The future history of the school admission register

I’m recycling this image of Steve Bloomer’s school admission record (blog posts passim.), and throwing in a question: have you used our admission registers on Find My Past in your research? And do you think historians a century from now will have the same level of interest in us? Old-style admission registers like this are very largely out of use in today’s educational system, in which schools use pupil management software to record the same types of data. I wonder what effect this will have on historians whose specialist period is Britain of the late 2010s.

It’s not merely a rhetorical question (but what’s wrong with rhetorical questions?) because I have a genuine need to gauge future demand based on present use. As a records manager I have a role in helping to shape the advice the council gives to schools on retention of records. Our current recommendation is that admission and withdrawal records should be transferred here to the record office – but what should we say to schools that don’t produce actual registers?  Are historians so reliant on these sources that we should ask schools to use their software to create an annual “snapshot” of admissions and withdrawals for posterity? Would anyone ever use it?  It’s very hard to say whether this would be an efficient use of resources, because for all we know historians will have other digitally-preserved resources at their disposal – like the central government’s national pupil database, perhaps… Oh, and bear in mind that the present-day admissions process doesn’t capture interesting titbits such as parental occupation (like Steve Bloomer being the son of a blacksmith).

If you have an interest in this subject, whether frivolous or scholarly, I should like to hear from you.  Please leave a comment below, or write in to

School admission records now online – including the mighty Steve Bloomer!

Have you ever wondered where your ancestors went to school?  If so, now might be a good time to emit a chirrup of joy, because Derbyshire’s contribution has been added to the ever-growing mass of information in the National School Admission Registers and Log-books dataset on  I had a tinker with it a few days ago and managed to find the admission record of Derby County legend Steve Bloomer.  Before he earned any of his 23 England caps, or scored any of his 297 league goals for the club, he was a pupil at Peartree Boys School in Derby.  His entry in the admission register is at the very bottom of this image: you can see he was born in Cradley Heath, and was the son of Caleb Bloomer, a smith.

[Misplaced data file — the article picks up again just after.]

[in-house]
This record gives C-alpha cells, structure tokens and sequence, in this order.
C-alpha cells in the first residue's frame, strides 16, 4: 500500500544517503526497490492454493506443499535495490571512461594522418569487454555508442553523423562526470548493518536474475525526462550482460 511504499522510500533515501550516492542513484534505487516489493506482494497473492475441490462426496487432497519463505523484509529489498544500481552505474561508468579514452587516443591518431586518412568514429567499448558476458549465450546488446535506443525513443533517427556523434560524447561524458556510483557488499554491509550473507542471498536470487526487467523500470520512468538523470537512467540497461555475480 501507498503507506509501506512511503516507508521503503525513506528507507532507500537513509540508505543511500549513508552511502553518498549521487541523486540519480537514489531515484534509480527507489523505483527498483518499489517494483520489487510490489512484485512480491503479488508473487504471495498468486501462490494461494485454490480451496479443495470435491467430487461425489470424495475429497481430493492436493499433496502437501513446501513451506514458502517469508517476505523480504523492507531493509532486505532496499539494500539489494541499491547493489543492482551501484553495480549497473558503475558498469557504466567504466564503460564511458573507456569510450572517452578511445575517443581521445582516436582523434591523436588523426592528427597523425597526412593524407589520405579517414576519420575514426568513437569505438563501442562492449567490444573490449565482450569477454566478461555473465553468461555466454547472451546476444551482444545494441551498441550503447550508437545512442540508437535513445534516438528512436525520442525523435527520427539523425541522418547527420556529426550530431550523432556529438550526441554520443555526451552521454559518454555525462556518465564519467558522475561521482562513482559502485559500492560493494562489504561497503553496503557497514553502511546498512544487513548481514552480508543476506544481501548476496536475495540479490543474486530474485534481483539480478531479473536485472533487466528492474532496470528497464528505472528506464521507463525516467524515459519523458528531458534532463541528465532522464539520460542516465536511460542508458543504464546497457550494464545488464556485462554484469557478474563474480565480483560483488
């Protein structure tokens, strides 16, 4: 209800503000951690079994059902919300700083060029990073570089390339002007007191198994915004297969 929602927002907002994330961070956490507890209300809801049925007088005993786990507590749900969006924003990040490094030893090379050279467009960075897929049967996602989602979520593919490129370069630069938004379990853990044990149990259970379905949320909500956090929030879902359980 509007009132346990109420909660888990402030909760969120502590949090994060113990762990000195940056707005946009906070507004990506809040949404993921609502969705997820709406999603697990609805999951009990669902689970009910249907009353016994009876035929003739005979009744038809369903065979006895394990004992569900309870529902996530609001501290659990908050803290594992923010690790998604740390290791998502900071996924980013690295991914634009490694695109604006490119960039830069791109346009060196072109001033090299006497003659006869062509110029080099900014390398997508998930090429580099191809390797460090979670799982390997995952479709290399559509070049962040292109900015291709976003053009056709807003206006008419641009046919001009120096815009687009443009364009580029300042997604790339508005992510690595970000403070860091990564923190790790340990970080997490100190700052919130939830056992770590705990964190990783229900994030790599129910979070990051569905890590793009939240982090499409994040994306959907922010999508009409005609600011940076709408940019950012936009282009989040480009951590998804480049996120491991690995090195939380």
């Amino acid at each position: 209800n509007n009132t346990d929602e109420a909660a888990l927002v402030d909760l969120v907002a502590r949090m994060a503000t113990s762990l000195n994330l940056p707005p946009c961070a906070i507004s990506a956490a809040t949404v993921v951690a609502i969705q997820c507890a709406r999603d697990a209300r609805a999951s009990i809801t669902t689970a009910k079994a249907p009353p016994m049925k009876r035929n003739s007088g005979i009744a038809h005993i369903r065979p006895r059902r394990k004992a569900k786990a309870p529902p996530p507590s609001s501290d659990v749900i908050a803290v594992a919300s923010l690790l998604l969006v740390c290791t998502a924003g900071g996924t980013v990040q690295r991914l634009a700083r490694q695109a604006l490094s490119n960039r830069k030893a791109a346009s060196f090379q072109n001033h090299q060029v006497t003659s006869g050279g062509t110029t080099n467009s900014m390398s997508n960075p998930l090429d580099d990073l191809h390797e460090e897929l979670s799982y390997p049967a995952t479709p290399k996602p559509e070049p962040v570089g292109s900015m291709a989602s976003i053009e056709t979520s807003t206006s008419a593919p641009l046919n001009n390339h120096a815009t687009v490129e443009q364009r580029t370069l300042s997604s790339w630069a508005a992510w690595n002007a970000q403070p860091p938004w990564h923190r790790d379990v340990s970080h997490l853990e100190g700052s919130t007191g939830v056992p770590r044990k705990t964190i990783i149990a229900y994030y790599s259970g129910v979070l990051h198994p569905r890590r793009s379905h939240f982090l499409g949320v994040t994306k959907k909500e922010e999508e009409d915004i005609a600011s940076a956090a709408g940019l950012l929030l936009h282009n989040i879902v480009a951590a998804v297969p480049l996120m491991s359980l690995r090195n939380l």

School log books are also included in the project.  Now, anyone who has tried combing through a log book looking for references to their forebears as pupils will know that the odds are not so good.  But that is what makes the ease of searching by name so attractive – a quick check is all it takes, because the names that are mentioned in the log books have been indexed.  If one of your ancestors ever worked as a teacher, or a monitor, or as a pupil-teacher, the references can be quite illuminating – one headteacher writes: “Winifred Roberts and Edith Yates have been appointed monitors at £6 per annum from 1 Dec 1899.  If they can pass the Government Examination they will be paid as a 1st year Pupil Teacher from 1 Jan 1900”. (Don’t worry, they passed the exam – I checked.) And have a look at this list of Object Lessons from 1899.


You see, quite apart from their genealogical value, log books are a window on another world.  (If you can think of a less clichéd way of putting that, do let me know.)  In particular, this is the world of the headteacher of that era: browse for a minute or two and you will vicariously experience the joy of winning praise from the school inspectors, the despair of having 150 pupils absent because of a measles outbreak, and the irritation of having junior teachers who don’t do anything quite as well as you did when you were a junior teacher.

If you would like to have a look at what is available, come over to your local library or right here to the record office, and log on to one of the computers.  This resource, which FindMyPast subscribers normally pay for, will be yours to play around with for free.  Here are a couple of sample pages.